Public awareness of the accelerated climate crisis is increasing, forcing humans to reflect on our anthropocentric existence. However, in terms of taking steps to correct our actions, humans are held back by fear of change. For decades, the human-centred mindset has shaped the interface around us. Usability is prioritised in the pursuit of frictionless user experiences. With the help of technology, such as big data, machine learning and artificial intelligence, spoiled users can no longer tolerate the need to go through the learning and thinking processes. We are losing confidence in our ability to think, learn and adapt. It is imperative that we regain this confidence to prepare for a rebalanced future and learn to be comfortable in a new off-centre position.
To apply this practice in daily activities, the Self-service Barbershop proposes a human-decentred interaction that celebrates humans’ adaptability. Opposite the conventional hair-cutting process, where hair clippers orbit the customer’s head, with the Self-service Barbershop, the hair clippers are the orbit centre. This reversed relationship encourages customers to move their bodies to cut their own hair. It morphs the process into an improvised full-body dance and reveals how an aesthetic can be created in a ‘poorly’ designed interaction.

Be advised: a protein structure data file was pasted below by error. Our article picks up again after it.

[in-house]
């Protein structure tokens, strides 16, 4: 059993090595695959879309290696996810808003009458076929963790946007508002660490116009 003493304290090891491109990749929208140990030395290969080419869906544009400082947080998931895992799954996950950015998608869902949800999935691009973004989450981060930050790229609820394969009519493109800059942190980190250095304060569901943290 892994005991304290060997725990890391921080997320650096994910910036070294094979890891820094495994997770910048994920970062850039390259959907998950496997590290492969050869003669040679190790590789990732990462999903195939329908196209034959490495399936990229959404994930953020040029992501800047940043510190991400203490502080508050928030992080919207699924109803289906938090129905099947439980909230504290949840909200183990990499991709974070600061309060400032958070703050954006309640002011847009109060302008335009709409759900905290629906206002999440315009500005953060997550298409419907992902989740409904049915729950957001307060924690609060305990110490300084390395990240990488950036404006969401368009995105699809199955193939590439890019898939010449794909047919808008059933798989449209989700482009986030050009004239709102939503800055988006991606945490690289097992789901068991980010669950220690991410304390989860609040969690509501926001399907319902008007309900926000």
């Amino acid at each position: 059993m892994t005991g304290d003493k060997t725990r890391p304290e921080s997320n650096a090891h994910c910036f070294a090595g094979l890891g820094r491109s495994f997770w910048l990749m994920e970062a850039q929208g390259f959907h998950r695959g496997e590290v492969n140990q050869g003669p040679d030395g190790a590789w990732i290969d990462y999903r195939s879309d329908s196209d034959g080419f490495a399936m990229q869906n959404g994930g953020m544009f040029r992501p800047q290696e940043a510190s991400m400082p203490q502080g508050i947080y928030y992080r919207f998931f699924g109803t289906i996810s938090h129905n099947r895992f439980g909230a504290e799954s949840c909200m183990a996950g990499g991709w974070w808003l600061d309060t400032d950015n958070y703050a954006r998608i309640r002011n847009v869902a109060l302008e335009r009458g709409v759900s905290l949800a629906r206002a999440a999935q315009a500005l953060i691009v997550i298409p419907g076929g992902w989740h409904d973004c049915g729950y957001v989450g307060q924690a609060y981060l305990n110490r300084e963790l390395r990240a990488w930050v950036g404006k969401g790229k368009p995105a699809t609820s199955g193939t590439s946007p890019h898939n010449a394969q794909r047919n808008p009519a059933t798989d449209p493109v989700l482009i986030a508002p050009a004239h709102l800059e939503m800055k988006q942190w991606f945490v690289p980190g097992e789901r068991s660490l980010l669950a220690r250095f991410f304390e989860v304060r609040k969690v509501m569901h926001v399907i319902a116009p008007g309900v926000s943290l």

The Self-service Barbershop is coin-operated. It costs NT$10 (approximately EUR€0.3) for a 10-minute cut, and the customer is not being served during the entire experience. A gown, disinfecting spray and a brush are provided, making the customer responsible for cleaning and hygiene. The height of the device is not adjustable. If it is too low, the customer must kneel down. If it is too high, they must find a stool. All the details were thoughtfully considered to amplify a human-decentred interaction experience.